After many months of research and testing in reverse engineering, experts from Red Balloon Security, a company that was founded in 2011 by two of the world’s leading cyber-security researchers, found a way to hack a monitor without even hacking the computer.
During DEF CON 2016, an annual hackers convention that attracted over 22,000 good and bad hackers among others from the security industry, Red Balloon chief scientist Dr. Ang Cui and principal research scientist Jatin Kataria showed how to manipulate a monitor by using an HDMI or USB port. During their presentation they exposed how by exploiting a hacked monitor, they added a secure lock icon on a web page that was not there. Think about the consequences from this addition and how it can lead to financial information falling into the wrong hands.
Another example was that they made a zero PayPal account balance appeared to be a $1B balance and a more serious one was that they changed the light status on a power plant’s control interface from green to red.
During their research, they used a Dell U2410 monitor and figured out how to change pixels on the display through the firmware, which was not that, secure. But it’s not just Dell monitors that are at risk, many other brands that we have sitting on our desk at work or home, including Acer, HP, and Samsung, are all vulnerable to the undetectable firmware attack according to the researchers.
As pointed out, for this type of attack to occur, though, hackers need access to physical monitors through the USB or HDMI ports, which may not be a concern for many but there have been many warnings by experts who have said that a country’s infrastructure, especially the US could be at risk if malware is introduced through a USB drive. Research has revealed that if USB drives are left lying around, that nearly 50 per cent of those that picked them up will plug it into a computer. I know it is hardly unlikely that a hacker will try to target your monitor but infrastructure targeting is still a very real threat as well as monitors that are manipulated before reaching its destination.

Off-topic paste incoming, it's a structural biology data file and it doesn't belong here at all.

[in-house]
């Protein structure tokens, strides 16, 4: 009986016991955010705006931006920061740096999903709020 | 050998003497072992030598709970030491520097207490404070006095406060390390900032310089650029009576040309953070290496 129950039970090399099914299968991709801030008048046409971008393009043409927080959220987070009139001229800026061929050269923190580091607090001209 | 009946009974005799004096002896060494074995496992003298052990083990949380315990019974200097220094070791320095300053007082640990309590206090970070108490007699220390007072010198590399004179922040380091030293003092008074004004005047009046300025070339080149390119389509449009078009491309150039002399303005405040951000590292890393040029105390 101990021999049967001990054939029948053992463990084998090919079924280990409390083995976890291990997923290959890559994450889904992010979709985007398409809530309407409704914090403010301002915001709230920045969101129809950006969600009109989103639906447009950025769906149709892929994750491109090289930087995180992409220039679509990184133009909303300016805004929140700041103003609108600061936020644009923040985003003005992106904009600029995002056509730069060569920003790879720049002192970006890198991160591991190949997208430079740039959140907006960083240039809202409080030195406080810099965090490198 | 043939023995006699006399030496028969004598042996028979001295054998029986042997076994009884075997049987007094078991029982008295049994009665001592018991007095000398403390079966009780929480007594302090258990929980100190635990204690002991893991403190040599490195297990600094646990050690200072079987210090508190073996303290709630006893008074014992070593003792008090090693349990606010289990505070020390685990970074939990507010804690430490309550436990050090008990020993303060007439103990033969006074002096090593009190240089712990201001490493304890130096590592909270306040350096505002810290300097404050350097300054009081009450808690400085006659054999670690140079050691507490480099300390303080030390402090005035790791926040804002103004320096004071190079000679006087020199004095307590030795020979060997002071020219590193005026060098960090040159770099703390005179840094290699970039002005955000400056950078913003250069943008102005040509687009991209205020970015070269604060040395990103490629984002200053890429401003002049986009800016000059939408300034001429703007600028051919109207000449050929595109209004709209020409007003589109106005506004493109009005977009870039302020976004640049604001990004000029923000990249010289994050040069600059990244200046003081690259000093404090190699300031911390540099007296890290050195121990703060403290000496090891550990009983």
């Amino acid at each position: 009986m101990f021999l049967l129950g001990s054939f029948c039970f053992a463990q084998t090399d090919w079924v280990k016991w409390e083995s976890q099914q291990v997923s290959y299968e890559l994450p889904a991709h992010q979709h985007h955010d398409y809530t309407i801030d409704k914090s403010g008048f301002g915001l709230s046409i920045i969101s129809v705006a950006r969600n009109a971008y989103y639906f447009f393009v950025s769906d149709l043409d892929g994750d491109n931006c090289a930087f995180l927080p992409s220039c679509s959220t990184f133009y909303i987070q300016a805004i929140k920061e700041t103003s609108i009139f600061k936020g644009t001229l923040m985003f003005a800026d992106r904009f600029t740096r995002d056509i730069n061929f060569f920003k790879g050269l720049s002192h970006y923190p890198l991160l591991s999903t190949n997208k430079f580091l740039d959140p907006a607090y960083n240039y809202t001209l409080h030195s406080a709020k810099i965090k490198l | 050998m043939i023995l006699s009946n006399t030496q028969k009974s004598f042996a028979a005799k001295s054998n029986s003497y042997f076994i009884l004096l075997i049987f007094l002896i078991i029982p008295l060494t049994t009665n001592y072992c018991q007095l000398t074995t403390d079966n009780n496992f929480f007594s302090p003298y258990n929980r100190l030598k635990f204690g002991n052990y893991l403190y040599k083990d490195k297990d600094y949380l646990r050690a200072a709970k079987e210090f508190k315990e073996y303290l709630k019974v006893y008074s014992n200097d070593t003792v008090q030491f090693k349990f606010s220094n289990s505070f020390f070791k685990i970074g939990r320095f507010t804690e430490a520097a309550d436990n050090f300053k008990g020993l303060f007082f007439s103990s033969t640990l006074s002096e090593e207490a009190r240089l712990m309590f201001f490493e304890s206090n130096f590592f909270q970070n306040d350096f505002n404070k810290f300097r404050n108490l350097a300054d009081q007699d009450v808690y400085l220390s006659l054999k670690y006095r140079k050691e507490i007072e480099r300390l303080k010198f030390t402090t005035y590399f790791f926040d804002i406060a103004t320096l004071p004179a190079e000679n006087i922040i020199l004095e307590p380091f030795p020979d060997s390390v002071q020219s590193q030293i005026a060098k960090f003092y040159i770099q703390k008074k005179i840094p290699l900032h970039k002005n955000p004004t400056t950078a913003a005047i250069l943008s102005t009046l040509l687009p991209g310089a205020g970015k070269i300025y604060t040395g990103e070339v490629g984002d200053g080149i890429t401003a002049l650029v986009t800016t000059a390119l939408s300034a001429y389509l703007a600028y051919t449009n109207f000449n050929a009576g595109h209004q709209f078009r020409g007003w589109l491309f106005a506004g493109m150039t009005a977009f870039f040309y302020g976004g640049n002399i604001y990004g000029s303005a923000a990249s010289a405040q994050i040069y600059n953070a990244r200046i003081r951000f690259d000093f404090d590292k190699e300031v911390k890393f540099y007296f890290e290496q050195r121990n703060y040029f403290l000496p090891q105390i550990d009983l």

This was amply highlighted by ExtremeTech, “One of the disclosures Snowden made several years ago was that the NSA had a program dedicated to intercepting systems shipped by Dell, HP, and other manufacturers, modifying the hardware between the warehouse and its destination, then sending it on its way, with the final recipients none the wiser. Targeted interception and modification of this sort is rare, but this is precisely the kind of modification that government-sponsored black hats might use.”
The purpose of Cui and Kataria’s presentation was to raise awareness about computer monitor security and the real threat to infrastructure systems if infringed.
Another result of this sort of hack is that it could be used to spy on what we are doing, what we are seeing, and even pilfer our data. But we can take comfort in the fact that at this time, this type of hack is not an easy one according to the researchers, but then again, with the heavy emphasis on hacking, we will be naive to believe that hackers cannot use this to generate more sophisticated ways to intrude our cyber-lives.
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